Being a horse owner is an emotional rollercoaster — and never more so than when you're faced with a bout of colic. Here the British Horse Society (BHS) and The University of Nottingham give their expert advice about what to do while you wait for the vet
Create a safe area
- If your horse is in severe pain (i.e. trying to get down and roll) it is advisable to put them in a safe area such as a well bedded stable or in an arena (with a lunge line to be able to keep control of them) to help decrease the risk of injury.
- Take out any buckets or any other objects the horse may injure themselves on in the stable and leave them quietly until your vet arrives and can give them a sedative/painkiller. Allowing the horse to lie down and/or roll does not make colic worse or cause a twisted gut.
- Although it can be distressing to witness the horse in significant pain, it is strongly advised that the handler does not re-enter the stable without veterinary support to help prevent a potentially serious accident to the handler.
- If the horse is taken into the arena the handler should not allow the horse to go loose. For safety, the handler should wear a hat and gloves. A horse in significant pain will not be conscious of its surroundings, and therefore you should take all measures to ensure your safety.
- If your horse is in significant pain, gentle walking for 15-20 minutes can help and is unlikely to do any harm.
- However horses must not be exercised at a trot or canter and should not be walked around for longer periods of time unless under the supervision of your vet.
- There are specific conditions/circumstances when your vet may recommend other exercise. This should only be done following diagnosis and under supervision from your veterinary surgeon, as any exercise beyond gentle walking is not recommended for most conditions.
- Do not force the horse to walk around if they are trying to go down.
- Exercising a horse that is sick will just exhaust them and if they have a serious form of colic that requires surgery, this will not help their recovery from anaesthesia.
Feed and water
- If in any doubt, ask your veterinary surgeon.
- Remove any feed from the stable. Horses that are not in violent pain and are standing calmly in the stable can have water left with them; although a sick horse is unlikely to drink.
- Provide your vet with good directions to your stables and a contact phone number.
- If it is likely to be difficult for the vet to find your horse, get someone to stand by the roadside near a defined landmark to help direct them to the stables/field.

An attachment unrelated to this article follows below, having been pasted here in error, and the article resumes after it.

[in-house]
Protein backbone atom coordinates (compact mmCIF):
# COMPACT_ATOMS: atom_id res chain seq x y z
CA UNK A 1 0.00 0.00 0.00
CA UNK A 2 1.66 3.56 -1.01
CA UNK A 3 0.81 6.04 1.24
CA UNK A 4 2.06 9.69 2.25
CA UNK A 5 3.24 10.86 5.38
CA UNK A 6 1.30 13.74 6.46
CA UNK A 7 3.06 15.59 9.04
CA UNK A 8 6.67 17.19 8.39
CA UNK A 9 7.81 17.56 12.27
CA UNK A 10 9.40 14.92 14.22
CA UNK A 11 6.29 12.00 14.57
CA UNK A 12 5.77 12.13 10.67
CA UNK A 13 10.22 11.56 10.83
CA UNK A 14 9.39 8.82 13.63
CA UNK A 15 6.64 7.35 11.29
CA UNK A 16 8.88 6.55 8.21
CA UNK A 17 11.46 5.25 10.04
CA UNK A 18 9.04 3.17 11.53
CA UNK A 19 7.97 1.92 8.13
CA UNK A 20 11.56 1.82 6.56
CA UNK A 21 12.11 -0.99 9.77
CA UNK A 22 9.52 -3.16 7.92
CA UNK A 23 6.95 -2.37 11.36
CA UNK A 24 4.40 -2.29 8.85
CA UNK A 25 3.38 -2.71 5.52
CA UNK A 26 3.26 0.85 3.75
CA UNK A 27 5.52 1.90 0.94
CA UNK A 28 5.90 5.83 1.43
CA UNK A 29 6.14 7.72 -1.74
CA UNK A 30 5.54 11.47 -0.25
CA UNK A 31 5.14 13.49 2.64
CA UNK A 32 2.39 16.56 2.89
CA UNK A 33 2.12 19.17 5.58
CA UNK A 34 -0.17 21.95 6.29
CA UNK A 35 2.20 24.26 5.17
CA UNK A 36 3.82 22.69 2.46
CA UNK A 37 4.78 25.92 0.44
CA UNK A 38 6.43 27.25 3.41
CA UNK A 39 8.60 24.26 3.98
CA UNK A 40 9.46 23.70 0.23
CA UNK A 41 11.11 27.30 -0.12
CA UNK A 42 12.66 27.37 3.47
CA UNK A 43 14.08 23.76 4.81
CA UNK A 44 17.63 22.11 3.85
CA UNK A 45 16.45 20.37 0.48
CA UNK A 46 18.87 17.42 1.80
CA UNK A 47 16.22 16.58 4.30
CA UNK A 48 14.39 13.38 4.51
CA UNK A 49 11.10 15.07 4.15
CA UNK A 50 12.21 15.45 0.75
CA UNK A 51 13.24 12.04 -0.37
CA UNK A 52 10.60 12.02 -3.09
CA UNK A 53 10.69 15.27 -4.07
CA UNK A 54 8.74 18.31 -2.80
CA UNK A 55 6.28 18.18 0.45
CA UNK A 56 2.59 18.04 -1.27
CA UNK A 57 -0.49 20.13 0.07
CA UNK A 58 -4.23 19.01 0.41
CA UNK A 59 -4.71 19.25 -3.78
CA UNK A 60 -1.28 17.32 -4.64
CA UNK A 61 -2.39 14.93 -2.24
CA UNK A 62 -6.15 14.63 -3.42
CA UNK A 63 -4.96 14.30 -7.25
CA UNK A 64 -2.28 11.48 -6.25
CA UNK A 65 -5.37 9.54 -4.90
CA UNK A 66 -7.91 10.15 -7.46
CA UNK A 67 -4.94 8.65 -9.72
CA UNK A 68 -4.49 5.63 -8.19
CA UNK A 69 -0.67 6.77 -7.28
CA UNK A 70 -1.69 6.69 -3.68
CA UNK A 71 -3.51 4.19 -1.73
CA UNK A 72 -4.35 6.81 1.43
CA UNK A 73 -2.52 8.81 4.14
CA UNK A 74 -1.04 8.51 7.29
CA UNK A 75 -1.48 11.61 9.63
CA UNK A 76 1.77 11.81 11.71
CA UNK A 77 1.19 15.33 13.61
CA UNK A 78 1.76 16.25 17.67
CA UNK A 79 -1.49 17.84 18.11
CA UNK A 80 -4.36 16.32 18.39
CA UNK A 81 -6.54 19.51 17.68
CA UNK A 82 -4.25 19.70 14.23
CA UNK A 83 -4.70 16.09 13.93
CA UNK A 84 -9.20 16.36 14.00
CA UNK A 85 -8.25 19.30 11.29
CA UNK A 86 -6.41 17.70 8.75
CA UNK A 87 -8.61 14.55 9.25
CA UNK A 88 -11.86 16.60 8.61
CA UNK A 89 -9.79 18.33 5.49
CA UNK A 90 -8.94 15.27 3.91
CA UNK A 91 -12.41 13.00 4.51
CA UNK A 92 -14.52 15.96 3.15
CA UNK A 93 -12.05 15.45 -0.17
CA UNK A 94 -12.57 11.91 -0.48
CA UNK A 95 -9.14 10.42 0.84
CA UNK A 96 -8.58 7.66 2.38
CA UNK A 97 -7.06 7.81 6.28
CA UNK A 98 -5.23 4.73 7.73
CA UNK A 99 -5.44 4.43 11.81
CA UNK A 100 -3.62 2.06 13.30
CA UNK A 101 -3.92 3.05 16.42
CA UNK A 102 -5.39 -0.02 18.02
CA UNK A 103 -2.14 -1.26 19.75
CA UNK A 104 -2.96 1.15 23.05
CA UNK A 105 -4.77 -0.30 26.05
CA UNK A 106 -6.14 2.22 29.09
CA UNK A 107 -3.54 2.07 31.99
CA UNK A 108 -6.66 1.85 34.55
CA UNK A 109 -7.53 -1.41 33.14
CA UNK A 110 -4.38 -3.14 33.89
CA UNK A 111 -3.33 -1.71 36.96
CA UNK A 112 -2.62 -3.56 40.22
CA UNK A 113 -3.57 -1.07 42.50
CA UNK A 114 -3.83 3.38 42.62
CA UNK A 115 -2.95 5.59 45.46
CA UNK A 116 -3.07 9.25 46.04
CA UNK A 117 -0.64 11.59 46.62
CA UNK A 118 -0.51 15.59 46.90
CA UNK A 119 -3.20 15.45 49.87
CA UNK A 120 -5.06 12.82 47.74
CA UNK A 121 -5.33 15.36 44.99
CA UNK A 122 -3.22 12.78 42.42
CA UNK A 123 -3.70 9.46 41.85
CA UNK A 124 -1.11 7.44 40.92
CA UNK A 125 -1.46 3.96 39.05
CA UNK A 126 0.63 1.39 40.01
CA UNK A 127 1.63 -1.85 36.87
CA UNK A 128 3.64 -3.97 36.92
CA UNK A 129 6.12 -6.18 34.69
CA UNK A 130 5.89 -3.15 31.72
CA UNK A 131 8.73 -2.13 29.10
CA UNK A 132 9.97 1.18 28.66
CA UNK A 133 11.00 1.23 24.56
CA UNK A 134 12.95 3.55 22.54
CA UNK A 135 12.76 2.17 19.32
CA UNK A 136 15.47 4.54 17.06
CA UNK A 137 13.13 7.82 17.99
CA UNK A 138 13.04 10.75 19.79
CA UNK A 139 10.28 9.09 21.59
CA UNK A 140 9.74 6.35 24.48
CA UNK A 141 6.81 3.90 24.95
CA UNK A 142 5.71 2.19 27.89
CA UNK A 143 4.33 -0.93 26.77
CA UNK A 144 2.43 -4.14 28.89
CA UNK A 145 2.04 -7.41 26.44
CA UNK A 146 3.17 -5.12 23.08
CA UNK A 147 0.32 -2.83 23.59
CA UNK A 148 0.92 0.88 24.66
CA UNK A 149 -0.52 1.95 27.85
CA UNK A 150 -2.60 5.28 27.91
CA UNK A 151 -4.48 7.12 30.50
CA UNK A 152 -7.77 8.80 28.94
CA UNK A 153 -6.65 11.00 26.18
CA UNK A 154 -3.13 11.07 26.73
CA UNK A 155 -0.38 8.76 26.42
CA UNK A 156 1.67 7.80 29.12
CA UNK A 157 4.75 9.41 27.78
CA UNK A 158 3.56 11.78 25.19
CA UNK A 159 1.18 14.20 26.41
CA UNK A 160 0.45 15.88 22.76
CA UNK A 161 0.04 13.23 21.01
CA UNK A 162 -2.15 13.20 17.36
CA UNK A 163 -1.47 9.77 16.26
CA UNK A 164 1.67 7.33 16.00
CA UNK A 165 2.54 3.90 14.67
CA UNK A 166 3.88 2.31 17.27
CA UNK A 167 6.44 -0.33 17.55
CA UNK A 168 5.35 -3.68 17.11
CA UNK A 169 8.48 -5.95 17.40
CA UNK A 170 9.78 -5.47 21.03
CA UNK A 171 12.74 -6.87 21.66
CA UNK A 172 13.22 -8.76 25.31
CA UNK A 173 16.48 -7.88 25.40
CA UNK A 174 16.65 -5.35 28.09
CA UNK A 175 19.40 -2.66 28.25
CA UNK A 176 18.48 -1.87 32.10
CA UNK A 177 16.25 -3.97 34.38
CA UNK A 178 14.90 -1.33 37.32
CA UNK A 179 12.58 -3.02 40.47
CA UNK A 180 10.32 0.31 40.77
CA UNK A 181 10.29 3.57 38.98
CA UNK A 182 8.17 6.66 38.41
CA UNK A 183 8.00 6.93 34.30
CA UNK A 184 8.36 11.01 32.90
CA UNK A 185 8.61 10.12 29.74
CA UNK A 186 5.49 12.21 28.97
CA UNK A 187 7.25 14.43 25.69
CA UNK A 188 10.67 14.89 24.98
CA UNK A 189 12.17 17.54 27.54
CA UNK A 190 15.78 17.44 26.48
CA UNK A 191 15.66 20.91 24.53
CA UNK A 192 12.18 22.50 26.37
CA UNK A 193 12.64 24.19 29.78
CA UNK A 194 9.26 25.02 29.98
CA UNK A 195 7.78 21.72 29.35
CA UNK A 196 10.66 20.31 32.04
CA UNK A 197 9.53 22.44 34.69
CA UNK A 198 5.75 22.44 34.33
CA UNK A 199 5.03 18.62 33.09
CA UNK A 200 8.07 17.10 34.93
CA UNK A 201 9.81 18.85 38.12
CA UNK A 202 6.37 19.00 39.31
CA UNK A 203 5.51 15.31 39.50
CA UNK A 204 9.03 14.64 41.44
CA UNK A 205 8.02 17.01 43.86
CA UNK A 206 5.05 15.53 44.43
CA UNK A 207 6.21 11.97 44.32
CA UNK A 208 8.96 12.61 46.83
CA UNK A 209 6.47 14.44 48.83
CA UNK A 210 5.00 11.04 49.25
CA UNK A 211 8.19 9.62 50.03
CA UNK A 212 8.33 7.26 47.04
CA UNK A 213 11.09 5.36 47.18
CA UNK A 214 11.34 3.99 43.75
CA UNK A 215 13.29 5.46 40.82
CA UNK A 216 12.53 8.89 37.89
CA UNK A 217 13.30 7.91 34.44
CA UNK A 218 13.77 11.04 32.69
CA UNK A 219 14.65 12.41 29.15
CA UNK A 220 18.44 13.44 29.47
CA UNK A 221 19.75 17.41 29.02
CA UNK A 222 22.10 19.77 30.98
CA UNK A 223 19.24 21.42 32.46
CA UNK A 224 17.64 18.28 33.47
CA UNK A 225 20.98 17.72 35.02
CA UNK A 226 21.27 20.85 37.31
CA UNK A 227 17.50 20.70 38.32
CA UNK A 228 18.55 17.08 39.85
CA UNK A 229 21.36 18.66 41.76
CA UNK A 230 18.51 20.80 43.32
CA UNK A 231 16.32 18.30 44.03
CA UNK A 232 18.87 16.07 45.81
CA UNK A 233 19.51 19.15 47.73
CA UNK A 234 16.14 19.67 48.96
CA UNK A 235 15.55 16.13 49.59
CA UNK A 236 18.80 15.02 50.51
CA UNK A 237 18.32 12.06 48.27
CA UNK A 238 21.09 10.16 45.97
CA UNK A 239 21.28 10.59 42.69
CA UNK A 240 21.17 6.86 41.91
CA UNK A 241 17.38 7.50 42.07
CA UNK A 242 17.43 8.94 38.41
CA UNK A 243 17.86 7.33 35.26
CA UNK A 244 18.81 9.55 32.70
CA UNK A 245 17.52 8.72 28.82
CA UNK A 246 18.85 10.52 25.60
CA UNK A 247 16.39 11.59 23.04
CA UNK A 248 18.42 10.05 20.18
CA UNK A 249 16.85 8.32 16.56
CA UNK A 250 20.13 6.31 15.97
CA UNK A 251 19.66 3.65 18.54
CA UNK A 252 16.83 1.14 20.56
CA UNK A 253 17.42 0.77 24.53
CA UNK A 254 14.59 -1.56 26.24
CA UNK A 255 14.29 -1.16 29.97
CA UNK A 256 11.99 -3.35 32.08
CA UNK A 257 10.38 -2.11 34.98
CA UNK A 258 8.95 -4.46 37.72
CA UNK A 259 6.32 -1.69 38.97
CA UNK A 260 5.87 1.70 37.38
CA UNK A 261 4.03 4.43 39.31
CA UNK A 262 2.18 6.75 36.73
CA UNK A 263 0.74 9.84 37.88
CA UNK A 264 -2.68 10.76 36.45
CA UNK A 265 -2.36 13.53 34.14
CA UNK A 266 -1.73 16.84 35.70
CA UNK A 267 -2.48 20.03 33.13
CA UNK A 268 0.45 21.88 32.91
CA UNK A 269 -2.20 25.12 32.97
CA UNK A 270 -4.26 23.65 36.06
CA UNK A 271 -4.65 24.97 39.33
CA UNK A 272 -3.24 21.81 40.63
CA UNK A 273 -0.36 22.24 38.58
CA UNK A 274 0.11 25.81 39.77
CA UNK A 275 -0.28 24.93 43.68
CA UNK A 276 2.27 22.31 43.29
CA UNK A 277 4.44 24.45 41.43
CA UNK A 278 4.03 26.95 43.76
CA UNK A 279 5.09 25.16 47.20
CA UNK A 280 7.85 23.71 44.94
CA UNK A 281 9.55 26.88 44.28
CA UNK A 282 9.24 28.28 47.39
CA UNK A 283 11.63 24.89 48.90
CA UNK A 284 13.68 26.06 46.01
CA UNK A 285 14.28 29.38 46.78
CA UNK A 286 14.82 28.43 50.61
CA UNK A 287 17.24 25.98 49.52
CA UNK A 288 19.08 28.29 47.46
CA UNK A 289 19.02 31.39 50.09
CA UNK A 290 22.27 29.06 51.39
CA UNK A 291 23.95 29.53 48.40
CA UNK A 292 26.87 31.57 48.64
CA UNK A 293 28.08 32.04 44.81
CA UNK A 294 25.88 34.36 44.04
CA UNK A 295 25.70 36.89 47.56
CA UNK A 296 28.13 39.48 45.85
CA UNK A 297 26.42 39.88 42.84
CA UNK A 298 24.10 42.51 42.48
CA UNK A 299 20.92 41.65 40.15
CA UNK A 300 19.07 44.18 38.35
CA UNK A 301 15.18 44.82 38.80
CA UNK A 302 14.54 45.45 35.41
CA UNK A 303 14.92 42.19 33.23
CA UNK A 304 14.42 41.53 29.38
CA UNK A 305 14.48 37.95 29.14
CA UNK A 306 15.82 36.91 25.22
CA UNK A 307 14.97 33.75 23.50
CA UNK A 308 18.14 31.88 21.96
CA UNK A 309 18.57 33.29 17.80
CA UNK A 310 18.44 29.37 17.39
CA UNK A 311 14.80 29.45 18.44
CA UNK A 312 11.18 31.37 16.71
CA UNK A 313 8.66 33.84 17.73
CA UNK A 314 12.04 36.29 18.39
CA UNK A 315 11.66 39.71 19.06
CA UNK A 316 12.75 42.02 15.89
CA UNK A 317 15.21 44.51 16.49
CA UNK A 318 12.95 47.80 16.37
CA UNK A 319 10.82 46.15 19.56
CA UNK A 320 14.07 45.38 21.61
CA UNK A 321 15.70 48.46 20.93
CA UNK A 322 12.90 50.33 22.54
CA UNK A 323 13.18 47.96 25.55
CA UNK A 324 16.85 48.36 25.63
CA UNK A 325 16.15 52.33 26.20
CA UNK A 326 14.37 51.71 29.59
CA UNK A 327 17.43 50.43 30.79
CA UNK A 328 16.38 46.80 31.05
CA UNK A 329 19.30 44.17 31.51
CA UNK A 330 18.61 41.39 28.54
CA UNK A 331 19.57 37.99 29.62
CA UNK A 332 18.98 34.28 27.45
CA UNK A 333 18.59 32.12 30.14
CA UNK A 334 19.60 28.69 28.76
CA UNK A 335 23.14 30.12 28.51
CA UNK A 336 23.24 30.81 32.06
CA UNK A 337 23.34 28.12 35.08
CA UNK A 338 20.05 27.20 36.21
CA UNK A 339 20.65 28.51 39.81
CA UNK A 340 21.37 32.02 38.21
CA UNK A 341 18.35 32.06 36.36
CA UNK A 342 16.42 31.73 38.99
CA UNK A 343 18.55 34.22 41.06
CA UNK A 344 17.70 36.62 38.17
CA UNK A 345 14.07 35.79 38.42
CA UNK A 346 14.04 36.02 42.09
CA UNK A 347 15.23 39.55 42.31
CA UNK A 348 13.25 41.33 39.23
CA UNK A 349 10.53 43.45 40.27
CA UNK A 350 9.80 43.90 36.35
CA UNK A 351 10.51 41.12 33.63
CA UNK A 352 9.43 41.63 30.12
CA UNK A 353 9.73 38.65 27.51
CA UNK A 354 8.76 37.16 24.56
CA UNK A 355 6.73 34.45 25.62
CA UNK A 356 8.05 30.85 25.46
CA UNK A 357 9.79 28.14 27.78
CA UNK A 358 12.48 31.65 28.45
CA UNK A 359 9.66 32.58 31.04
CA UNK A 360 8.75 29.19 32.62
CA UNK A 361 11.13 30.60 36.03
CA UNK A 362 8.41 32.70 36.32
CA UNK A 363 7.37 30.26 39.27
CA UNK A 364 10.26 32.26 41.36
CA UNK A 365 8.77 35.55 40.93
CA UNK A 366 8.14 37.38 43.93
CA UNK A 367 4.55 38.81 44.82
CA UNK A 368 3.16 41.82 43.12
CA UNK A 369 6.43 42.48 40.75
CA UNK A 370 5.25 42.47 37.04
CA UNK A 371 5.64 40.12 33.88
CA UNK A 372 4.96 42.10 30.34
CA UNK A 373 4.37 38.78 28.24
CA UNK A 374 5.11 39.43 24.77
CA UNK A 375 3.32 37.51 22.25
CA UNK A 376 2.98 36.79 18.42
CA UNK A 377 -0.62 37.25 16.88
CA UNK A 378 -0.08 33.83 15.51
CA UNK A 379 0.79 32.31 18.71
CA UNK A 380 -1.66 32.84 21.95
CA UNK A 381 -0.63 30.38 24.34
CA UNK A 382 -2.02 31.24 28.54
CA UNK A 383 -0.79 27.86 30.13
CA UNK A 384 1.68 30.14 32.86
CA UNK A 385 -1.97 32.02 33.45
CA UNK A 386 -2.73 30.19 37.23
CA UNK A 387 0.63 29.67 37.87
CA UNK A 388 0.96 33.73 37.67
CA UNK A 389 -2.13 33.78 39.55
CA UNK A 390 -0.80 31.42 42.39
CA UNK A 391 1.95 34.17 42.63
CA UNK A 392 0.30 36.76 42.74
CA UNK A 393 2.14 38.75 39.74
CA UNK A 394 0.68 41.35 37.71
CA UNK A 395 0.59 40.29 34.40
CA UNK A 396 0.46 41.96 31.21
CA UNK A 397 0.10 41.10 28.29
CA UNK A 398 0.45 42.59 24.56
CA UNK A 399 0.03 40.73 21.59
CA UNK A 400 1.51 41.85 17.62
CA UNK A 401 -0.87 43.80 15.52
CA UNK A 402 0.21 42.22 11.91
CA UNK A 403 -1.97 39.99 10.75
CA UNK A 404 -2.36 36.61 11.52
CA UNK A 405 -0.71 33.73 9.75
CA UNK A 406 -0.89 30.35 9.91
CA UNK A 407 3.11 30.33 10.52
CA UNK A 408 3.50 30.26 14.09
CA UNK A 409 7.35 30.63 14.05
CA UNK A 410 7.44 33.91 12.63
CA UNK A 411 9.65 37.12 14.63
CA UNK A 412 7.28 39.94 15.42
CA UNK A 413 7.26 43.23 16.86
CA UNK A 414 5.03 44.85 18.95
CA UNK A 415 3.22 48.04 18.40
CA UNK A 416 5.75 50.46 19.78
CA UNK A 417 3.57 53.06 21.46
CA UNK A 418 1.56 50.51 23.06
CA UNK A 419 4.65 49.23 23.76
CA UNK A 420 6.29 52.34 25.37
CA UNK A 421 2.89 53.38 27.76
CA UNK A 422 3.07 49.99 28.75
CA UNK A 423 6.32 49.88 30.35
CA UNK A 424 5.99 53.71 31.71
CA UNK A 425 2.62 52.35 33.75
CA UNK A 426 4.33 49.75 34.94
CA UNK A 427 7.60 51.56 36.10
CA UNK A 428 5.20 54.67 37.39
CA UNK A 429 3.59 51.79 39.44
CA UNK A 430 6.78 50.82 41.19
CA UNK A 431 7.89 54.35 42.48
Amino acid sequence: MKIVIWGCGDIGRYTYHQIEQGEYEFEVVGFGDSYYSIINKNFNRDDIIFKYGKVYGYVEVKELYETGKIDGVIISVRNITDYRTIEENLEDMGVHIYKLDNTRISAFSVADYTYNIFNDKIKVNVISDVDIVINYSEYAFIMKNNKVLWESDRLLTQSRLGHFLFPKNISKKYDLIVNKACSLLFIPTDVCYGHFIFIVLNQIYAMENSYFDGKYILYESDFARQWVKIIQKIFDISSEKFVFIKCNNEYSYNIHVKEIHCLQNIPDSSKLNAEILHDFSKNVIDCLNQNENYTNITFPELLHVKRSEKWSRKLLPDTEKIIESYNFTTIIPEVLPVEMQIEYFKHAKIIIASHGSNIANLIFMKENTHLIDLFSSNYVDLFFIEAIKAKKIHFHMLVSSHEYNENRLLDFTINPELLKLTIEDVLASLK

- Check that you have a plan in place for transport in case your vet decides that your horse needs to be assessed at a clinic. If your horse is in a lot of pain or sick, any delay can be crucial so don’t leave this until the last minute.
- Check that the trailer/horsebox does not have any flat tyres and that the horsebox will actually start. From a referral centre point of view, difficulties with transport is a frequent cause of delays, which can be really critical in saving the life of a horse with severe colic.
- If your horse is insured, check whether they are covered for colic (this can cause delays if your vet wishes to send them into a clinic for further assessment and appropriate treatment). You should also check the amount of cover so that you can make informed decisions about treatment if your vet recommends referral.
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If your vet advises that your horse should be assessed at a clinic…
- Discuss the potential costs (at this stage only a rough guide can be provided) and whether a deposit is needed. Costs will vary slightly between clinics, but your vet and the clinic will be able to provide you with more specific estimates and some idea of likely complications and chances of survival.
- If you are insured, inform your insurance company that the horse is suffering from colic and has been referred.
- Check that you have good directions and the telephone number of the clinic and keep them updated if there are any problems or delays during the journey. It is important to get to the clinic as soon and as safely as possible of likely complications and chances of survival.